The Narcoleptic Nurse

The story of Kristi

To say I had an interesting journey through nursing school would be an understatement. When I started college in 2009, I never expected that I would be in a position where my own mind and body worked against me. In the fall of 2011, I noticed my brain no longer absorbed and retained information like it used to. My mind was constantly hitting the snooze button, looking at the words of pages and slideshows on auto-pilot. A cloud of fatigue was permanently hovering over my head and it was just a matter of time until the brewing storm struck and knocked me into a deep slumber. It seems like it occurred so suddenly; a girl who always had it together had suddenly lost control of life. I could not wake up on time, or even stay awake during classes and I fell behind in the nursing program. Some teachers gave me annoyed looks and seemed un-interested in my inability to show up to class on time with a kempt appearance and eagerness and energy to learn. I was told that at the time it appeared as though I fit the stereotypical un-motivated college student, suffering from side effects from the party life, an inaccurate assumption. No matter how much caffeine I drank or how hard I studied, I just could not seem to stay afloat, and I felt extremely worthless and incapable of finishing college. Finally in August 2012, I received a diagnosis of Narcolepsy. Although developing a rare chronic sleep disorder was not ideal, this was hope to me. An explanation for my strange behavior, a sign that there is the chance that I may be able to feel awakened again. The next two years of college following the diagnosis was a time of tremendous challenge and growth. Trying to adjust my medications to fit my hectic work, extra-curricular and school schedule was extremely difficult. The dose had to continue to be increased because I could not wake up for classes and at times was still falling asleep in class. Eventually, I was able to find a routine that worked for me and always had friends and family on board for major events I needed to be awake for that knew to call if they hadn’t heard from me saying “I’m awake!” by a certain time. I had limited free time for myself, because any time I was able to stay awake was dedicated to my sorority, my job and my homework. I was exhausted (more than normal), but I plowed through the stress and continued to take my medications and look for support wherever I could from teachers, family and friends. Some days, it was hard to prove to myself and others that I could continue to fight through nursing school despite the never-ending fatigue and difficulty finding medications and routines that allowed me to do the overwhelming list of tasks and activities I had. But somehow, I had found the motivation within myself to continue to pursue my dream to become a registered nurse.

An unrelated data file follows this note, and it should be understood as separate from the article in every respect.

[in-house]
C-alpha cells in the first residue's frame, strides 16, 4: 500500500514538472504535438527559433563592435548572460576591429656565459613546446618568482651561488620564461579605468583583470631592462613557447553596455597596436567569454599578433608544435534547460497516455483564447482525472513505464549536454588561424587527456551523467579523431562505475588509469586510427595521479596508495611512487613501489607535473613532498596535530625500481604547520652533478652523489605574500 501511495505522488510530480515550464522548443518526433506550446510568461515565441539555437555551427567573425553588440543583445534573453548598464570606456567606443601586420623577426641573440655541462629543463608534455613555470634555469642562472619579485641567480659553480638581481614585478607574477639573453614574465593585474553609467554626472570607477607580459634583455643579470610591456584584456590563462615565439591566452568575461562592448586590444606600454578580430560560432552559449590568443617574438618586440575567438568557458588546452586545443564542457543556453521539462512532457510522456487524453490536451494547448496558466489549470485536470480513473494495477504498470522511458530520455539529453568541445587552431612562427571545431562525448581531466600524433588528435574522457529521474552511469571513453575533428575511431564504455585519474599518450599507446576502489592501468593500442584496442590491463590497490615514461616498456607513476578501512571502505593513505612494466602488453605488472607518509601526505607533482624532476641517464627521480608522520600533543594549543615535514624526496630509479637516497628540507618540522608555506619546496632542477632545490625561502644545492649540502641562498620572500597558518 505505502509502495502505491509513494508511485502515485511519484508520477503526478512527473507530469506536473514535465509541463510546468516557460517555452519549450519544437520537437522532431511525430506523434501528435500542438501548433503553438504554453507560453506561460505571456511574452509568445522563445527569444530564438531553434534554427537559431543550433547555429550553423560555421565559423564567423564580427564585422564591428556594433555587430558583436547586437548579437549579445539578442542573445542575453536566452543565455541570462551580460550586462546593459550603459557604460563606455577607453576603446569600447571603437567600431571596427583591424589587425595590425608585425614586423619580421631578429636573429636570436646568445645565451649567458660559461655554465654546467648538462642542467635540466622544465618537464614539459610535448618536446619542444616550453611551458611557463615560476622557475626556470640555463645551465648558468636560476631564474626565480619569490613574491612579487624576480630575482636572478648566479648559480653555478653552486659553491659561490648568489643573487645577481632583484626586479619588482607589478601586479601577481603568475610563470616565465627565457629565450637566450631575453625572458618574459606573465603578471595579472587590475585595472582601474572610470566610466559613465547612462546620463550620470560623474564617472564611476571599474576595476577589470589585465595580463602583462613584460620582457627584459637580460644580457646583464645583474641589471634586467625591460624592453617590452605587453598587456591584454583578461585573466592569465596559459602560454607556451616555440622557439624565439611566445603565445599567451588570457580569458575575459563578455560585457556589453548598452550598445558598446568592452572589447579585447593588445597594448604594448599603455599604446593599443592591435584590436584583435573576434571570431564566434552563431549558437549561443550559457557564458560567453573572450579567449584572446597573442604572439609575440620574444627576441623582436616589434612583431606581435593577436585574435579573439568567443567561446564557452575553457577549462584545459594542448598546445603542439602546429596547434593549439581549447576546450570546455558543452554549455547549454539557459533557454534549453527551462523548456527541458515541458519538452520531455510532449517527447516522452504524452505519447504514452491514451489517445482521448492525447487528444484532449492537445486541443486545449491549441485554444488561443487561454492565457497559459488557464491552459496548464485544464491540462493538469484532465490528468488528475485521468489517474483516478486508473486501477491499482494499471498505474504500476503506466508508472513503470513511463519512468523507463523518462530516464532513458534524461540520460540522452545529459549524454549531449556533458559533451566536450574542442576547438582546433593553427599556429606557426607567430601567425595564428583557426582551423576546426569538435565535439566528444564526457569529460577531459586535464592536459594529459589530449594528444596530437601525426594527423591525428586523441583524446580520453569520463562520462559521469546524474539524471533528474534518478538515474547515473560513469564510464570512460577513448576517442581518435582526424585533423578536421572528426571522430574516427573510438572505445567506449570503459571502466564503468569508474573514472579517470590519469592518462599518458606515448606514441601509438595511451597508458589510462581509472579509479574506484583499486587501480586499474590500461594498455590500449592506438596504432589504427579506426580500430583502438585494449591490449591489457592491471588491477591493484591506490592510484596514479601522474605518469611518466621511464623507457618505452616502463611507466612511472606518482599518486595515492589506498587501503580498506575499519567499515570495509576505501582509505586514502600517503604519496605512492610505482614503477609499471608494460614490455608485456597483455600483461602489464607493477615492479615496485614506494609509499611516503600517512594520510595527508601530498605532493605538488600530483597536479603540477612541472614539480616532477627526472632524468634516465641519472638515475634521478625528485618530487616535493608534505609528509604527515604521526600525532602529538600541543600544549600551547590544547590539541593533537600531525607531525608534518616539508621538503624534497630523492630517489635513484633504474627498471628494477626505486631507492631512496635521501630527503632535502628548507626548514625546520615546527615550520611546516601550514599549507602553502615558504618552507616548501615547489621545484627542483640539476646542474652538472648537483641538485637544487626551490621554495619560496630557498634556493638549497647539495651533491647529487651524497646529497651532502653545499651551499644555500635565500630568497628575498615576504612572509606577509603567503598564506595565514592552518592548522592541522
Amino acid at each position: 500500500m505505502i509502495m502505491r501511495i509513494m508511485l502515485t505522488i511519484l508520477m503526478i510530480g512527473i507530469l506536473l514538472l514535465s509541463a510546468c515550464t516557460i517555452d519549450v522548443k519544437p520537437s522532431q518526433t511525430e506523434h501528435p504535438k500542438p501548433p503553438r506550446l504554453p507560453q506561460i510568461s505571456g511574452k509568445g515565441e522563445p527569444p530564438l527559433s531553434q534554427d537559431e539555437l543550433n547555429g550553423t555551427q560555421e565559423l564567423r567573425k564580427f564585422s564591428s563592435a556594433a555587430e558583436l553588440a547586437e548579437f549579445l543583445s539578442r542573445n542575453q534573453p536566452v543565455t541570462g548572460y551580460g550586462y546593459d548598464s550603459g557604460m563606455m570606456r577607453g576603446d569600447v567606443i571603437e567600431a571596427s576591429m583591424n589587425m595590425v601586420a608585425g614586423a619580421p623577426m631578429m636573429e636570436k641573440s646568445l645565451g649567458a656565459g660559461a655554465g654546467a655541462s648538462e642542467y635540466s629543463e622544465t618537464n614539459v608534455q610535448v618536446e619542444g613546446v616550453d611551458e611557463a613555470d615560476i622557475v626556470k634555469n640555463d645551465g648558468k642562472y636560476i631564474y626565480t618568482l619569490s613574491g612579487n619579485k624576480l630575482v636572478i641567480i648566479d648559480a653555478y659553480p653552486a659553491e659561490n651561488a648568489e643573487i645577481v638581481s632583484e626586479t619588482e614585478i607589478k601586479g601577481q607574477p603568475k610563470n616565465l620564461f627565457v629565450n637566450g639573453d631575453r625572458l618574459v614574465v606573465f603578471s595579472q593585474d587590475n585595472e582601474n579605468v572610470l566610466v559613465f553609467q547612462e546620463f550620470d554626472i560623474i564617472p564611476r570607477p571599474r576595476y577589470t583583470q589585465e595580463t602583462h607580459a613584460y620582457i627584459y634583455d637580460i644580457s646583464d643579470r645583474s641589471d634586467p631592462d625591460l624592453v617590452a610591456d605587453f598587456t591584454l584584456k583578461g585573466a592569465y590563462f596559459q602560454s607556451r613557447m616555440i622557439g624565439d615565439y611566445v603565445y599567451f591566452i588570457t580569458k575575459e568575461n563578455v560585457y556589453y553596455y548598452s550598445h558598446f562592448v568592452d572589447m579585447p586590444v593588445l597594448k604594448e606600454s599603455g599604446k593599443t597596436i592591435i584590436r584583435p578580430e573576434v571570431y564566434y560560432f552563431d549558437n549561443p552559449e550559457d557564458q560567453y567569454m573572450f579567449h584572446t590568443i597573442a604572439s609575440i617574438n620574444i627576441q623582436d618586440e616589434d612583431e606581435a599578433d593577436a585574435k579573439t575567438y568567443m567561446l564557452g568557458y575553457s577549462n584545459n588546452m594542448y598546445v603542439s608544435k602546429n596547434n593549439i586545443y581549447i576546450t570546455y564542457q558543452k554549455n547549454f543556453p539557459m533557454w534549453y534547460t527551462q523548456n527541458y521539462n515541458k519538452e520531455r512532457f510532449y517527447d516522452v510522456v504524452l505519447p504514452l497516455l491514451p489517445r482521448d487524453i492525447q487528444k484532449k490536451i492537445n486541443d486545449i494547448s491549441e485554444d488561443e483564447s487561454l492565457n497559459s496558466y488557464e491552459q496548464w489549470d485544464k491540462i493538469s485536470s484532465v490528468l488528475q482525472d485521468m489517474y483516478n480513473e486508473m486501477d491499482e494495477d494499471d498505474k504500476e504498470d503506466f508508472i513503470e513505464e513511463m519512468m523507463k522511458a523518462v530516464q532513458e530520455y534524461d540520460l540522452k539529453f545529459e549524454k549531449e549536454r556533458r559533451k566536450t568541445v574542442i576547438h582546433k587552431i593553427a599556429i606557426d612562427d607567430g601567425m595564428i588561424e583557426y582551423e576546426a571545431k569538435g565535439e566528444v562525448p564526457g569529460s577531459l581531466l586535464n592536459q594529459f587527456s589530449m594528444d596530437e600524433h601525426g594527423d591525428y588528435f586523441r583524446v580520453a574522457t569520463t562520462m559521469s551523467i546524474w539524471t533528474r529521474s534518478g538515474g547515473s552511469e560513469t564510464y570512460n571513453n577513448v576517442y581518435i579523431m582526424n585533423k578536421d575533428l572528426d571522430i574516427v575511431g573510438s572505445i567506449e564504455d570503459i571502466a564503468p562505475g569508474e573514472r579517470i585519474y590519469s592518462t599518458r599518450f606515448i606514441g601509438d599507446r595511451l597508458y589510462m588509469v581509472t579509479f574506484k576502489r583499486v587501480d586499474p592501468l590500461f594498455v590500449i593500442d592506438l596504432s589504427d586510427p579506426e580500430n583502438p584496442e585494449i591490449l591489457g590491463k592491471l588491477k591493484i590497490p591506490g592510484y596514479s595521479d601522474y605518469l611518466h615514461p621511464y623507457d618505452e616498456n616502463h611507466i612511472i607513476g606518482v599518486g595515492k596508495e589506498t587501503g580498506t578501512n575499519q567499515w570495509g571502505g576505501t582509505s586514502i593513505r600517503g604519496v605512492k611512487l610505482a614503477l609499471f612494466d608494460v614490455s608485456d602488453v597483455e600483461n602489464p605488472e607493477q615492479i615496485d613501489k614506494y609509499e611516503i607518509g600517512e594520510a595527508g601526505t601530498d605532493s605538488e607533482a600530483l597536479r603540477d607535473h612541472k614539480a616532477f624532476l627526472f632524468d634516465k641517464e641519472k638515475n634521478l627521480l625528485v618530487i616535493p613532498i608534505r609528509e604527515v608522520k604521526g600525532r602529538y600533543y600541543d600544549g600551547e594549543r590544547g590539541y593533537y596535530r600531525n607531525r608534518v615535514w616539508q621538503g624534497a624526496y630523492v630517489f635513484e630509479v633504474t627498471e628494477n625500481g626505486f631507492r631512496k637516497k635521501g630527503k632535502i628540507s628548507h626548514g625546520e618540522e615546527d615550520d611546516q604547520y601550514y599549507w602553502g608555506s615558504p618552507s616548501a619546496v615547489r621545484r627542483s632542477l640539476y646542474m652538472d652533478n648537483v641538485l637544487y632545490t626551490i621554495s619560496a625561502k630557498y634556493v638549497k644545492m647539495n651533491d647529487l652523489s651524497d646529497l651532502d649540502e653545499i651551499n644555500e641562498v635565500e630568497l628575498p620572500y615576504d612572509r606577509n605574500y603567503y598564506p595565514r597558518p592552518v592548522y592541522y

Now in February 2015, I’m working as a mental health and substance abuse registered nurse. My medications, a good sleep routine and making sure to take care of my self through exercise and healthy eating habits have allowed me to continue to pursue my passions. It takes much discipline and diligence to keep me on my toes and out of the sleep cycles during the day, but it is the desire to help others find their own strength that helps keep me going. There are still times I still sleep through alarms, or find myself napping in the middle day if I have too much down time, but I have accepted it as part of who I am and pick myself back up again when I get knocked down. To others living with a rare illness, don’t give up hope and keep fighting the fight. I hope that you are able to find your own passion and know that your diagnosis does not define who you are, it is only a part of you. And thank you for sharing your story, you never know who will find inspiration in your words.

Meet others who understand on the international Narcolepsy community on